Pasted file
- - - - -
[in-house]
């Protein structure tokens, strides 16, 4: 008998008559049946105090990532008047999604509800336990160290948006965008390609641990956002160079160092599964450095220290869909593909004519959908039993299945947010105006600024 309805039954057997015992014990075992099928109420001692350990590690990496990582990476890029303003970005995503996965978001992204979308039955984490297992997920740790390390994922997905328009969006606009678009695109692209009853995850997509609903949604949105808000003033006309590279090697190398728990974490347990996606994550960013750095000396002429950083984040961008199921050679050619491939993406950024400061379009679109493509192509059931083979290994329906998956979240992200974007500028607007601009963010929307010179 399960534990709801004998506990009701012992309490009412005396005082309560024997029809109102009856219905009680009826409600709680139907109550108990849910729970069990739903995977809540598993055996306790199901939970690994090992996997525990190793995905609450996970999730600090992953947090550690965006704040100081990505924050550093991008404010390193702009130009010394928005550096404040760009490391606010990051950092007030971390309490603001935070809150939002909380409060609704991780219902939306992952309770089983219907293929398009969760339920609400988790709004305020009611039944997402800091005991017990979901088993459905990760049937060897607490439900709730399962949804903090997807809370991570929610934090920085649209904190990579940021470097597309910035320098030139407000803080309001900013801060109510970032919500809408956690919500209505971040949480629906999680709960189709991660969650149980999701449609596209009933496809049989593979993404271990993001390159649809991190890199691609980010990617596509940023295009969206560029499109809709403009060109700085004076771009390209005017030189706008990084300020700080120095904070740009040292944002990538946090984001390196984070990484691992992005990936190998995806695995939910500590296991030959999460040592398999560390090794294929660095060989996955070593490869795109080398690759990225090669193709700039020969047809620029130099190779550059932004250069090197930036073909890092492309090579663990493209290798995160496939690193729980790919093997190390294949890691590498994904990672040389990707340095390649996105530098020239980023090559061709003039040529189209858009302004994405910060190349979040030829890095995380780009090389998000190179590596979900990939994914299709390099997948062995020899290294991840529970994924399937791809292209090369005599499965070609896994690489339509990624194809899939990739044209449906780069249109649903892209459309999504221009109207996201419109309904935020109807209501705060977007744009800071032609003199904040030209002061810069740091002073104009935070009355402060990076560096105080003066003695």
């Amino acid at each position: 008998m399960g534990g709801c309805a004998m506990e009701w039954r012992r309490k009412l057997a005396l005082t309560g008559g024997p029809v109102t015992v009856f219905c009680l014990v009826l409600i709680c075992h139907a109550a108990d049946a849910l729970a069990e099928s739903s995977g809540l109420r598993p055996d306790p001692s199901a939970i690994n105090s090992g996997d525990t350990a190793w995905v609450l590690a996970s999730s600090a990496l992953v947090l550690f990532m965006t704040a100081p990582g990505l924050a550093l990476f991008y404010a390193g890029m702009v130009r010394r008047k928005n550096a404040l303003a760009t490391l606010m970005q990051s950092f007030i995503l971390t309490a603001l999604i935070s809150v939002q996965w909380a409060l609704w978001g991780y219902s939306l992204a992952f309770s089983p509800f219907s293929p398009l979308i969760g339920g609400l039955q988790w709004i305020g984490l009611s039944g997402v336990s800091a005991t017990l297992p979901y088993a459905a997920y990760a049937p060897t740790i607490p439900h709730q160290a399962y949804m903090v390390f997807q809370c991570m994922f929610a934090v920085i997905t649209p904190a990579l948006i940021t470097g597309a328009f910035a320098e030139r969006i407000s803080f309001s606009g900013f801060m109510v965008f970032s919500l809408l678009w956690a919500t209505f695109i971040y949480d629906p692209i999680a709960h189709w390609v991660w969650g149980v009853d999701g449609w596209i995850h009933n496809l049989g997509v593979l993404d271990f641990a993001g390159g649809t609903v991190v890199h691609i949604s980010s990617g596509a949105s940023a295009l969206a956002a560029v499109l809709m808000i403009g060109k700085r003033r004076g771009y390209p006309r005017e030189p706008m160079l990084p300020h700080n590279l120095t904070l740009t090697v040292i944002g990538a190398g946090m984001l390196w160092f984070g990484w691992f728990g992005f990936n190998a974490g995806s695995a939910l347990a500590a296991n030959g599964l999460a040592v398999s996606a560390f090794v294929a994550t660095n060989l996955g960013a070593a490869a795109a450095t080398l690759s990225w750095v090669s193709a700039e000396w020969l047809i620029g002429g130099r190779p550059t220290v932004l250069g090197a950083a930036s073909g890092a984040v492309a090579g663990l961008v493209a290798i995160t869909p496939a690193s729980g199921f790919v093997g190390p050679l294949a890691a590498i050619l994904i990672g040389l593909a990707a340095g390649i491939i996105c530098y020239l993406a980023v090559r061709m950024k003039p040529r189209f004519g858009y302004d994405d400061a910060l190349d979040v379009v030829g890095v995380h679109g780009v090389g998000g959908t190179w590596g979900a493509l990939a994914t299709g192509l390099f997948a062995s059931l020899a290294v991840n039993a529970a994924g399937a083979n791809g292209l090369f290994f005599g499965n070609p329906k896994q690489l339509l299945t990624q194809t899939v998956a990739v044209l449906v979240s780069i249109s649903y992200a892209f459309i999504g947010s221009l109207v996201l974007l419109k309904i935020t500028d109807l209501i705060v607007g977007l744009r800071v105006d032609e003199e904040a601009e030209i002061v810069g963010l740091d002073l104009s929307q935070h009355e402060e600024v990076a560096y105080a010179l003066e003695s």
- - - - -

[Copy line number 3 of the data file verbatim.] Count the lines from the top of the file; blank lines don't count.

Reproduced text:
């Amino acid at each position: 008998m399960g534990g709801c309805a004998m506990e009701w039954r012992r309490k009412l057997a005396l005082t309560g008559g024997p029809v109102t015992v009856f219905c009680l014990v009826l409600i709680c075992h139907a109550a108990d049946a849910l729970a069990e099928s739903s995977g809540l109420r598993p055996d306790p001692s199901a939970i690994n105090s090992g996997d525990t350990a190793w995905v609450l590690a996970s999730s600090a990496l992953v947090l550690f990532m965006t704040a100081p990582g990505l924050a550093l990476f991008y404010a390193g890029m702009v130009r010394r008047k928005n550096a404040l303003a760009t490391l606010m970005q990051s950092f007030i995503l971390t309490a603001l999604i935070s809150v939002q996965w909380a409060l609704w978001g991780y219902s939306l992204a992952f309770s089983p509800f219907s293929p398009l979308i969760g339920g609400l039955q988790w709004i305020g984490l009611s039944g997402v336990s800091a005991t017990l297992p979901y088993a459905a997920y990760a049937p060897t740790i607490p439900h709730q160290a399962y949804m903090v390390f997807q809370c991570m994922f929610a934090v920085i997905t649209p904190a990579l948006i940021t470097g597309a328009f910035a320098e030139r969006i407000s803080f309001s606009g900013f801060m109510v965008f970032s919500l809408l678009w956690a919500t209505f695109i971040y949480d629906p692209i999680a709960h189709w390609v991660w969650g149980v009853d999701g449609w596209i995850h009933n496809l049989g997509v593979l993404d271990f641990a993001g390159g649809t609903v991190v890199h691609i949604s980010s990617g596509a949105s940023a295009l969206a956002a560029v499109l809709m808000i403009g060109k700085r003033r004076g771009y390209p006309r005017e030189p706008m160079l990084p300020h700080n590279l120095t904070l740009t090697v040292i944002g990538a190398g946090m984001l390196w160092f984070g990484w691992f728990g992005f990936n190998a974490g995806s695995a939910l347990a500590a296991n030959g599964l999460a040592v398999s996606a560390f090794v294929a994550t660095n060989l996955g960013a070593a490869a795109a450095t080398l690759s990225w750095v090669s193709a700039e000396w020969l047809i620029g002429g130099r190779p550059t220290v932004l250069g090197a950083a930036s073909g890092a984040v492309a090579g663990l961008v493209a290798i995160t869909p496939a690193s729980g199921f790919v093997g190390p050679l294949a890691a590498i050619l994904i990672g040389l593909a990707a340095g390649i491939i996105c530098y020239l993406a980023v090559r061709m950024k003039p040529r189209f004519g858009y302004d994405d400061a910060l190349d979040v379009v030829g890095v995380h679109g780009v090389g998000g959908t190179w590596g979900a493509l990939a994914t299709g192509l390099f997948a062995s059931l020899a290294v991840n039993a529970a994924g399937a083979n791809g292209l090369f290994f005599g499965n070609p329906k896994q690489l339509l299945t990624q194809t899939v998956a990739v044209l449906v979240s780069i249109s649903y992200a892209f459309i999504g947010s221009l109207v996201l974007l419109k309904i935020t500028d109807l209501i705060v607007g977007l744009r800071v105006d032609e003199e904040a601009e030209i002061v810069g963010l740091d002073l104009s929307q935070h009355e402060e600024v990076a560096y105080a010179l003066e003695s």